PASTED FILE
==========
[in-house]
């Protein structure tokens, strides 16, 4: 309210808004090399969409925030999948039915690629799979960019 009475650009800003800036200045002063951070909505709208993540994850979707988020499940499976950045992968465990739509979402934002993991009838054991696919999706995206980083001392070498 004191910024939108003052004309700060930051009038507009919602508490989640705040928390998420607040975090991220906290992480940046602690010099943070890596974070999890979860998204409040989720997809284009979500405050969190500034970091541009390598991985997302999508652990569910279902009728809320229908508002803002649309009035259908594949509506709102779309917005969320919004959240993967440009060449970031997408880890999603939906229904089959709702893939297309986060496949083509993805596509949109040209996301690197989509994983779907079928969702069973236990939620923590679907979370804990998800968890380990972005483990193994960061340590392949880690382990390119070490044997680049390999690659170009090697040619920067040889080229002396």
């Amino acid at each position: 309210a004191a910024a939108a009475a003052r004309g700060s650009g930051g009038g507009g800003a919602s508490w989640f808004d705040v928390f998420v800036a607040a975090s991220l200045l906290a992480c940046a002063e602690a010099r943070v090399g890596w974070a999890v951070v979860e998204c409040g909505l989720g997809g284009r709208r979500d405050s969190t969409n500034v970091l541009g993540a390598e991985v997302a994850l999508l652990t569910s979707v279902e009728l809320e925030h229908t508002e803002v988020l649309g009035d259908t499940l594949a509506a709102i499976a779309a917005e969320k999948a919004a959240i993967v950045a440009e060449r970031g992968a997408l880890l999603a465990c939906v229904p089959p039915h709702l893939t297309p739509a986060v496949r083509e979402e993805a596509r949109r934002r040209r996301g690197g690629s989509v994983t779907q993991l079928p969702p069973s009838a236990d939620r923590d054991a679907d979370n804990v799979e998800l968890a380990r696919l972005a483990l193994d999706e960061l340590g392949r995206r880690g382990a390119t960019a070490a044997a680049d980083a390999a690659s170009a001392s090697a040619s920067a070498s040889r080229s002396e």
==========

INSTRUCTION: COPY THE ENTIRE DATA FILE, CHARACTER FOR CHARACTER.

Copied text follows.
[in-house]
């Protein structure tokens, strides 16, 4: 309210808004090399969409925030999948039915690629799979960019 009475650009800003800036200045002063951070909505709208993540994850979707988020499940499976950045992968465990739509979402934002993991009838054991696919999706995206980083001392070498 004191910024939108003052004309700060930051009038507009919602508490989640705040928390998420607040975090991220906290992480940046602690010099943070890596974070999890979860998204409040989720997809284009979500405050969190500034970091541009390598991985997302999508652990569910279902009728809320229908508002803002649309009035259908594949509506709102779309917005969320919004959240993967440009060449970031997408880890999603939906229904089959709702893939297309986060496949083509993805596509949109040209996301690197989509994983779907079928969702069973236990939620923590679907979370804990998800968890380990972005483990193994960061340590392949880690382990390119070490044997680049390999690659170009090697040619920067040889080229002396």
């Amino acid at each position: 309210a004191a910024a939108a009475a003052r004309g700060s650009g930051g009038g507009g800003a919602s508490w989640f808004d705040v928390f998420v800036a607040a975090s991220l200045l906290a992480c940046a002063e602690a010099r943070v090399g890596w974070a999890v951070v979860e998204c409040g909505l989720g997809g284009r709208r979500d405050s969190t969409n500034v970091l541009g993540a390598e991985v997302a994850l999508l652990t569910s979707v279902e009728l809320e925030h229908t508002e803002v988020l649309g009035d259908t499940l594949a509506a709102i499976a779309a917005e969320k999948a919004a959240i993967v950045a440009e060449r970031g992968a997408l880890l999603a465990c939906v229904p089959p039915h709702l893939t297309p739509a986060v496949r083509e979402e993805a596509r949109r934002r040209r996301g690197g690629s989509v994983t779907q993991l079928p969702p069973s009838a236990d939620r923590d054991a679907d979370n804990v799979e998800l968890a380990r696919l972005a483990l193994d999706e960061l340590g392949r995206r880690g382990a390119t960019a070490a044997a680049d980083a390999a690659s170009a001392s090697a040619s920067a070498s040889r080229s002396e």